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The SEC's vote to adopt "Money Market Fund Reform Rules" was covered by a host of media outlets on Wednesday, including Bloomberg, which published, "Money Funds Get New Restrictions Aimed at Preventing Runs". Dave Michaels writes, "The riskiest money-market mutual funds will be required to abandon their stable, $1-share value and allow their prices to float under rules adopted by the U.S. Securities and Exchange Commission. The rules, approved today on a 3-2 vote, conclude a four-year struggle to toughen regulations after a run at one money fund during the 2008 credit crisis brought the $2.6 trillion industry to near-collapse, halted only by a federal backstop.... The rules include an agreement with the Treasury Department and Internal Revenue Service to reduce the tax burden from investing in a fund whose share price can change." The Wall Street Journal published a piece, "SEC Approves Tighter Money Fund Rules." Andrew Ackerman writes, "U.S. securities regulators on Wednesday took a long-awaited step to reduce risk in the $2.6 trillion money-market mutual-fund industry, completing rules intended to prevent a repeat of an investor stampede out of the funds during the 2008 financial crisis." The article continues, "The final rule is less ambitious than an earlier proposal considered at the SEC.... SEC commissioners Kara Stein, a Democrat, and Michael Piwowar, a Republican, voted against the changes." The New York Times wrote "S.E.C. Approves Rules on Money Market Funds", and The Financial Times wrote, "US Approves Money Market Funds Reform". USA Today published, "SEC Ends $1 a Share for Some Money Funds"; Fox Business posted, "SEC Ends Staple for Some Money Funds"; CNBC wrote "Split US SEC Adopts Long-Awaited Money Market Fund Reform"; and Reuters published "SEC Adopts Long-Awaited Reforms for Money Market Funds". Further, the AP wrote a piece called "S.E.C. Votes to End Fixed Share Price for Some Money Funds"; while Investors Business Daily ran the story, "SEC Reforms Money Market Funds, Unveils Floating NAV"." Money managers and industry organizations also chimed in. Federated Investors released a statement saying, "While Federated is disappointed that the SEC voted to adopt a floating NAV for institutional prime and institutional municipal money-market funds, Federated remains committed to providing a variety of liquidity-management solutions to our clients, including those that meet the needs of our institutional prime and institutional municipal customers. Federated will review the details contained in the SEC's voluminous rulemaking to assess their implications as we consider next steps." BlackRock said in a statement, "BlackRock supports the SECs efforts to improve the resiliency of U.S. money market funds during times of stress and appreciates the thoughtful, deliberate and consultative process the Agency has undertaken to achieve this result." Fidelity issued a statement and posted a video update from Nancy Prior, president of the fixed income division. She says, "We are well-prepared for the new rules. Where needed, we will make changes to our product offerings and fund operations to comply with these rules." ICI weighed in, too, saying, "While we may question some aspects of the rule as adopted, we strongly believe that the SEC has the long regulatory experience and deep technical expertise required to strike the proper balance, making money market funds more resilient in times of financial stress while preserving the utility and value of these funds for investors." The US Chamber of Commerce expressed disappointment with the new rules, writing, "A floating NAV does not address run risk and would severely if not irreparably harm the viability of the product, taking away a key cash management product and a primary source of funding for the commercial paper market."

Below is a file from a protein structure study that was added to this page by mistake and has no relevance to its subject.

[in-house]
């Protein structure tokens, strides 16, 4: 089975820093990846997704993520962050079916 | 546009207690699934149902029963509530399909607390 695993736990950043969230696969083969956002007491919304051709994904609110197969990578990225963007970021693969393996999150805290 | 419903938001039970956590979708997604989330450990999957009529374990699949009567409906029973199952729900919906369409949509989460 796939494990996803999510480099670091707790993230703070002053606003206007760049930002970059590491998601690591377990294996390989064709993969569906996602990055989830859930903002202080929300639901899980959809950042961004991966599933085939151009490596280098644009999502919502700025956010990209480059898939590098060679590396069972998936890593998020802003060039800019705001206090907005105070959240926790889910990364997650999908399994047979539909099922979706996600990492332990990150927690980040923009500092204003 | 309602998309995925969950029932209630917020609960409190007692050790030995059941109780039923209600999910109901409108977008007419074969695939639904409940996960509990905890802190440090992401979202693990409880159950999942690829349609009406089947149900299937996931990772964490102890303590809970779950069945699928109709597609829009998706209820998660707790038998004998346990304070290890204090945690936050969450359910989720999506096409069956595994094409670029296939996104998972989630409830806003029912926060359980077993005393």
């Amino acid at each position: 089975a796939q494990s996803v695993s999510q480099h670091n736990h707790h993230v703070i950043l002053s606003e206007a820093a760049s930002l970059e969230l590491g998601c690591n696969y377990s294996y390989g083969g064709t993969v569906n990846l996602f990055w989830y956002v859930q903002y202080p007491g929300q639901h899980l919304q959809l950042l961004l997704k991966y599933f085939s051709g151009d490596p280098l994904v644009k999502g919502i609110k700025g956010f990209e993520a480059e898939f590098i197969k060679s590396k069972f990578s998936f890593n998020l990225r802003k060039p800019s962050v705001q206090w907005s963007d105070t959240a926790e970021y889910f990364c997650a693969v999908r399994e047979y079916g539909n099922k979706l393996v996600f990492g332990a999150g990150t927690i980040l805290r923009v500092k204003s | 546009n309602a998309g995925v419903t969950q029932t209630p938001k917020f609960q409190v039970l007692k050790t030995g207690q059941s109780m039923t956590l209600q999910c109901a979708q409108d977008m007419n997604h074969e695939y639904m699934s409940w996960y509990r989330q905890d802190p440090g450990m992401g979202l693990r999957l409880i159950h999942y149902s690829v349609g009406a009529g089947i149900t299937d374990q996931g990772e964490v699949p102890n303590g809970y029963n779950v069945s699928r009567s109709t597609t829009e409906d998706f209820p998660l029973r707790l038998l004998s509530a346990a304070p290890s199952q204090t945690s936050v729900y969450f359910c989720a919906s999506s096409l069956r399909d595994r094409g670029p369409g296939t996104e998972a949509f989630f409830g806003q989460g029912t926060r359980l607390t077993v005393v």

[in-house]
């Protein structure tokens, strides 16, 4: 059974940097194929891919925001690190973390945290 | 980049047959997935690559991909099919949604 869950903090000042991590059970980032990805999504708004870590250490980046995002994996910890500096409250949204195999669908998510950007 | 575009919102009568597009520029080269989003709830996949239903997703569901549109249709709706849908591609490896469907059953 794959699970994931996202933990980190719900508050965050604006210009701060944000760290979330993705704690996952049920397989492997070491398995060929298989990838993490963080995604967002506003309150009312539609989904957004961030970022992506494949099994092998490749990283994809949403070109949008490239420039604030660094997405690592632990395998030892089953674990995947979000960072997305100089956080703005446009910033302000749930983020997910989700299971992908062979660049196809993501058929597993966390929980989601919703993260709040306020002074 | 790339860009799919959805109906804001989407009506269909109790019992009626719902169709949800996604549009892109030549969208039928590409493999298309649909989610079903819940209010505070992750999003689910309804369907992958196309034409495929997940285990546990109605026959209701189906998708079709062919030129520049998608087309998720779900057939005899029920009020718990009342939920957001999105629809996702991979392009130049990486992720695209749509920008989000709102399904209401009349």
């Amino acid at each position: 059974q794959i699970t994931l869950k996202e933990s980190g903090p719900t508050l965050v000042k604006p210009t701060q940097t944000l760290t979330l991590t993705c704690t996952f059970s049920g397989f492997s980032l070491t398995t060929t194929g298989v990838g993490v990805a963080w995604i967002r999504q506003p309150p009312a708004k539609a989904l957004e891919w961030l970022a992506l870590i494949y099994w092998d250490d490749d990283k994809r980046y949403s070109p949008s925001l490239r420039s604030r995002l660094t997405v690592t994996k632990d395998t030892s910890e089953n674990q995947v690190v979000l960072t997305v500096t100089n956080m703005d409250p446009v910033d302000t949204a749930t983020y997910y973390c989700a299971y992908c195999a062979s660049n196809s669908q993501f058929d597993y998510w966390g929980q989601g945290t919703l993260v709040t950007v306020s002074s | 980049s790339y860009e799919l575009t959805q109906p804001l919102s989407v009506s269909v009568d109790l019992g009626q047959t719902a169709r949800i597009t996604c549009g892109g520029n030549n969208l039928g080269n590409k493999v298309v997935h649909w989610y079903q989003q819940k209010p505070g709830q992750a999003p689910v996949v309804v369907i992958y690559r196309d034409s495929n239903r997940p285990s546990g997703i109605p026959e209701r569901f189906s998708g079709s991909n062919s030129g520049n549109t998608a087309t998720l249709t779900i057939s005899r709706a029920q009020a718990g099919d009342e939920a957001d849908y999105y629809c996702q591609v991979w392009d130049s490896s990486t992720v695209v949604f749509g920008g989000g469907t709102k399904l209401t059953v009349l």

USA Today featured an article recently called, "You Don't Want Surprises from Your Money Fund." It's a basic overview of money funds with commentary on potential SEC reforms by columnist John Waggoner. Writes Waggoner, "Why are they so popular? In large part, because they're convenient. Many money funds let you write checks on them, just as you would a bank checking account. If you decide to sell shares of stock, you can park your proceeds in a money fund until you decide what to do with them. And if you're a big institution, buying shares of a money fund can be more convenient than, say, purchasing money market securities on the open market." It goes on, "What, then, is so ominous about a money fund? The funds invest in short-term, high-quality IOUs, such as Treasury bills, which are short-term loans to the government, and jumbo bank CDs, which are short-term loans to the nation's largest banks. No one is particularly worried about those investments. But some funds -- known as "prime" funds -- invest in an array of other short-term loans that are normally safe. The key word here is "normally." The day after Lehman Bros. declared bankruptcy, the Reserve Fund, a large, prominent money fund, announced that it couldn't keep its share price at $1 -- it had, in Wall Street parlance, "broken the buck." The reason it had broken the buck was because it held a fair amount of short-term Lehman Bros. IOUs, called commercial paper. Those IOUs were problematic, at best. And once word had gotten out, institutional investors sold shares like they were annoyed scorpions." The piece continues, "The SEC has proposed a floating share price for institutional funds, if only to disabuse investors of the notion that money funds are risk-free. The rules wouldn't apply to retail funds, or those that simply invest in U.S. government securities. An alternative would be restrictions on withdrawing money from money funds in times of crisis -- probably a more onerous requirement, since the time you need money most is during a financial crisis. The SEC is expected to vote on the proposal on July 23, and it's by no means a lock, given the powerful mutual fund industry's vehement opposition to it. If the SEC does adapt any of the proposals, here's what you need to keep in mind: Money funds aren't insured, and they never have been. The potential loss from a money fund is small -- the Reserve Fund's share price fell to 97 cents, a 3% loss -- but it does exist. If you can't stand the possibility of a loss, invest in a federally insured bank account, and mind the limits on Federal Deposit Insurance Corp. coverage. Banks fail, too. Some day, short-term interest rates will rise again, and money market funds will look more appealing than they currently do." See also, Bloomberg's "Money Funds Get New Restrictions Aimed at Preventing Runs".